As a refreshing tonic for our arid, “fake news”-filled political wilderness, Thomas E. Ricks reminds us of the virtues of intellectual honesty and moral courage with his dual biography Churchill and Orwell: The Fight for Freedom. This book holds a particular value these days for those who may need a reminder about the evils of autocratic rule and how quickly modern society can deprive individuals of their basic human liberties.
In an engaging style, Ricks, an author and former prize-winning journalist for The Washington Post,recalls the highs and lows of both men’s prodigious lives with a reporter’s precision and brevity. It is also a mark of a gifted historian like Ricks to find tidbits that delight even the most knowledgeable of Churchillians and weave them into a narrative that still seems fresh and new.
At first glance, the premise of this book seems preposterous. The men never met and their career paths barely intersected in pre-war Britain. Though both men suffered difficult childhoods with severe and disapproving fathers, Churchill and Orwell became very different types as adults. One (Churchill) was an extrovert, a man of the people esteemed by millions for his stirring speeches and leadership during World War II; the other (Orwell) a cranky, inward-looking writer whose best work—notably Animal Farm and 1984, both allegorical novels about the misuse of power and language—didn’t emerge until he experienced the cauldron of war.
Though both men suffered difficult childhoods with severe and disapproving fathers, Churchill and Orwell became very different types as adults.
Yet Ricks skillfully uses the men as tent poles for a broader discussion about the impact of perpetual warfare on human souls, how governments lie through euphemisms and manicured deceits, and how even peacetime can lower our defenses to the loss of liberty. As a reader, I enjoyed this mix-and-match comparison of two iconic figures in which the total effect is more than the sum of their biographies. That Ricks is able to pull together these very disparate lives into a coherent analysis, with a surprise finale, is his great triumph.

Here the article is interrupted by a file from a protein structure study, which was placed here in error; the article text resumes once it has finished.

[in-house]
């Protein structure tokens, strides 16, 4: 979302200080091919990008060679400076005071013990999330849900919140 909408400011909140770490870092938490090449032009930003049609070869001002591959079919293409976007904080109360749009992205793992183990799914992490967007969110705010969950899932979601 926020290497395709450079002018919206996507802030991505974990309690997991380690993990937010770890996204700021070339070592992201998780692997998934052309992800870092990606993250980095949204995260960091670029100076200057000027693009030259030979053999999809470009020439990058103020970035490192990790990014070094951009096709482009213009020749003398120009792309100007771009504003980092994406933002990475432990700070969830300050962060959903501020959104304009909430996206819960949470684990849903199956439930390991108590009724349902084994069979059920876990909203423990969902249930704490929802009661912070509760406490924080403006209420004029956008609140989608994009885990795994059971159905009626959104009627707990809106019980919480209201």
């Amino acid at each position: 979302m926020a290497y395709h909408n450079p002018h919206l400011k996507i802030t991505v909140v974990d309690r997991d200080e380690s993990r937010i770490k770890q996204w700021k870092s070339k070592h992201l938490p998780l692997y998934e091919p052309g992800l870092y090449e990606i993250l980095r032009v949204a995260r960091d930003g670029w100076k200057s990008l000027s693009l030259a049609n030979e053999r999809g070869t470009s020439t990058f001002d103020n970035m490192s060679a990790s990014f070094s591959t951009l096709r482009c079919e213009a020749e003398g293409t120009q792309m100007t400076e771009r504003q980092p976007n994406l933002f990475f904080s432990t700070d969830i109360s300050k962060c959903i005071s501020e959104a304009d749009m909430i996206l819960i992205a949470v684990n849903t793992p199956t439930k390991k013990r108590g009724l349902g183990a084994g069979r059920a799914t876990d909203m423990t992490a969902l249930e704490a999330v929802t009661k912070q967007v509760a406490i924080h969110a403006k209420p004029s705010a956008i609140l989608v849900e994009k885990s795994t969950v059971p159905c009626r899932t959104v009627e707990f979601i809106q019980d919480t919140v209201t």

Despite their differences, Orwell and Churchill shared an uncommon felicity with language and a healthy respect for truth-telling. Both were fundamentally writers at heart. Orwell often wrote for theObserver newspaper run by wealthy owner David Astor, while Churchill’s published articles appeared in newspapers owned by his longtime confidant, Lord Beaverbrook, and other conservative-minded friends.
War helped define each of them. Ricks describes Orwell as a mediocre novelist who was a socialist until his journalistic experiences in the Spanish Civil War awoke him to the corrosive impact of Soviet-style communism and its far-left adherents in the press. “In Spain for the first time I saw a newspaper reports which did not bear any relation to the facts,” he recalled.
While in the trenches in 1937, Orwell was struck in the neck by a sniper from the fascist side. Though he managed to survive, his health would never be the same. As the bullet passed through him, Orwell recalled, “I felt a tremendous shock—no pain, only a violent shock, such as you get from an electrical terminal; with it a sense of other weakness, a feeling of being stricken and shriveled up to nothing.”